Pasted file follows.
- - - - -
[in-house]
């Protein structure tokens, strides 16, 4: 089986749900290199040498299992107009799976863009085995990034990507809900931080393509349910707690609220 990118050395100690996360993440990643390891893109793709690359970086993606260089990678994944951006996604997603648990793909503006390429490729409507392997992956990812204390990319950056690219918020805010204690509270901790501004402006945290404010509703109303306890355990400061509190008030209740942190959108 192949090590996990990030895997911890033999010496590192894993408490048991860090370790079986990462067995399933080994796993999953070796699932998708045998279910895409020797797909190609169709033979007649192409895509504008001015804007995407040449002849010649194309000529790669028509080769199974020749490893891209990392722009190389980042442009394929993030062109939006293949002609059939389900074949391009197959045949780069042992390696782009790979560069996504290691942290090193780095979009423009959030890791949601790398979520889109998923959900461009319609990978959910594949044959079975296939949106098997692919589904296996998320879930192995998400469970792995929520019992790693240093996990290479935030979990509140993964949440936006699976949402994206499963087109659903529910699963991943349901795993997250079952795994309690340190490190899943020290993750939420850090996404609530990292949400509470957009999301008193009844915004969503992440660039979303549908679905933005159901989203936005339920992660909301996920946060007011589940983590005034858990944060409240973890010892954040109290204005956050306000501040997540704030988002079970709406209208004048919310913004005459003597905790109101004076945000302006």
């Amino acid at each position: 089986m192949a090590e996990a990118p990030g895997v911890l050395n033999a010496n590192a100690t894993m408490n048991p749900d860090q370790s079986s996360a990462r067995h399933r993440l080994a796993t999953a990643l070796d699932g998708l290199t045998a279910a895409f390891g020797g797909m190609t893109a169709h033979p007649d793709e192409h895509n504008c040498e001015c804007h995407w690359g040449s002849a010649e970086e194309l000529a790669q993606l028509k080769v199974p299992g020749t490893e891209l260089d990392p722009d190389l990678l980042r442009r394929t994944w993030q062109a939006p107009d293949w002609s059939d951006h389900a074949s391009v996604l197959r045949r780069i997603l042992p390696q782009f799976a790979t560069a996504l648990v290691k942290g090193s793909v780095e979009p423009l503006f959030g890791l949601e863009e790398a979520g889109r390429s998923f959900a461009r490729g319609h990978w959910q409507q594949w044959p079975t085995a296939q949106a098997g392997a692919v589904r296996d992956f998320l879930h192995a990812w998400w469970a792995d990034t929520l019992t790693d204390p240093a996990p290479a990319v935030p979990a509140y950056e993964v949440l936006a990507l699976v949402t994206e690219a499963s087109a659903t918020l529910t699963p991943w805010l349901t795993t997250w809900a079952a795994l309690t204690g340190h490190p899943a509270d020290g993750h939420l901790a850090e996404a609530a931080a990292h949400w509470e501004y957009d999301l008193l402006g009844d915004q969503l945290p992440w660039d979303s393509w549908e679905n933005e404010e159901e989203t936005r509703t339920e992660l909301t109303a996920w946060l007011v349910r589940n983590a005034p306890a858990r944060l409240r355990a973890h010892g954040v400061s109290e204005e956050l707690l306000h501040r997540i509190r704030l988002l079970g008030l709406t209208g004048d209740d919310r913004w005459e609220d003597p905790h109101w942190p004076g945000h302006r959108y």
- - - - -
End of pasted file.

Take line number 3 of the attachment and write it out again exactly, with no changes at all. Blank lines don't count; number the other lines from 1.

């Amino acid at each position: 089986m192949a090590e996990a990118p990030g895997v911890l050395n033999a010496n590192a100690t894993m408490n048991p749900d860090q370790s079986s996360a990462r067995h399933r993440l080994a796993t999953a990643l070796d699932g998708l290199t045998a279910a895409f390891g020797g797909m190609t893109a169709h033979p007649d793709e192409h895509n504008c040498e001015c804007h995407w690359g040449s002849a010649e970086e194309l000529a790669q993606l028509k080769v199974p299992g020749t490893e891209l260089d990392p722009d190389l990678l980042r442009r394929t994944w993030q062109a939006p107009d293949w002609s059939d951006h389900a074949s391009v996604l197959r045949r780069i997603l042992p390696q782009f799976a790979t560069a996504l648990v290691k942290g090193s793909v780095e979009p423009l503006f959030g890791l949601e863009e790398a979520g889109r390429s998923f959900a461009r490729g319609h990978w959910q409507q594949w044959p079975t085995a296939q949106a098997g392997a692919v589904r296996d992956f998320l879930h192995a990812w998400w469970a792995d990034t929520l019992t790693d204390p240093a996990p290479a990319v935030p979990a509140y950056e993964v949440l936006a990507l699976v949402t994206e690219a499963s087109a659903t918020l529910t699963p991943w805010l349901t795993t997250w809900a079952a795994l309690t204690g340190h490190p899943a509270d020290g993750h939420l901790a850090e996404a609530a931080a990292h949400w509470e501004y957009d999301l008193l402006g009844d915004q969503l945290p992440w660039d979303s393509w549908e679905n933005e404010e159901e989203t936005r509703t339920e992660l909301t109303a996920w946060l007011v349910r589940n983590a005034p306890a858990r944060l409240r355990a973890h010892g954040v400061s109290e204005e956050l707690l306000h501040r997540i509190r704030l988002l079970g008030l709406t209208g004048d209740d919310r913004w005459e609220d003597p905790h109101w942190p004076g945000h302006r959108y």